Both theoretical and applied studies have proven that the utility of single nucleotide polymorphism (SNP) markers in linkage analysis is more powerful and cost-effective than current microsatellite marker assays. Here we performed a whole-genome scan on 115 White, non-Hispanic families segregating for alcohol dependence, using one 10.3-cM microsatellite marker set and two SNP data sets (0.33-cM, 0.78-cM spacing). Two definitions of alcohol dependence (ALDX1 and ALDX2) were used. Our multipoint nonparametric linkage analysis found alcoholism was nominal linked to 12 genomic regions. The linkage peaks obtained by using the microsatellite marker set and the two SNP sets had a high degree of correspondence in general, but the microsatellite marker set was insufficient to detect some nominal linkage peaks. The presence of linkage disequilibrium between markers did not significantly affect the results. Across the entire genome, SNP datasets had a much higher average linkage information content (0.33 cM: 0.93, 0.78 cM: 0.91) than did microsatellite marker set (0.57). The linkage peaks obtained through two SNP datasets were very similar with some minor differences. We conclude that genome-wide linkage analysis by using approximately 5,000 SNP markers evenly distributed across the human genome is sufficient and might be more powerful than current 10-cM microsatellite marker assays.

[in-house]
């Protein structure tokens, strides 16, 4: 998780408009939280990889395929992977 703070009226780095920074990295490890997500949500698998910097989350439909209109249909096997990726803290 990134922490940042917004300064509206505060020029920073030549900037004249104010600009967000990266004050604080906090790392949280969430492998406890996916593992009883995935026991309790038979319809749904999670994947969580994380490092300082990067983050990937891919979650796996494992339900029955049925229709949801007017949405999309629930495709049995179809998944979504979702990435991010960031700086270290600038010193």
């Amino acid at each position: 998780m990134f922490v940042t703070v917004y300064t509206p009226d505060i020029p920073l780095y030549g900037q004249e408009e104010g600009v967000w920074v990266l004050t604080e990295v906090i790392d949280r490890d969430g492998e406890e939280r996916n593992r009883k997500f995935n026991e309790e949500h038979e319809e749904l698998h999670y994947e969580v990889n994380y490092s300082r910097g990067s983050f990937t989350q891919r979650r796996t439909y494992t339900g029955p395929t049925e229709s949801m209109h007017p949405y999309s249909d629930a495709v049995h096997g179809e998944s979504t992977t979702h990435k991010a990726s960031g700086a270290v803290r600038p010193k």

doi:10.1186/1471-2156-6-S1-S8
PMCID: PMC1866701  PMID: 16451694
21.  Search for genetic factors predisposing to atherogenic dyslipidemia 
BMC Genetics  2003;4(Suppl 1):S100.
Background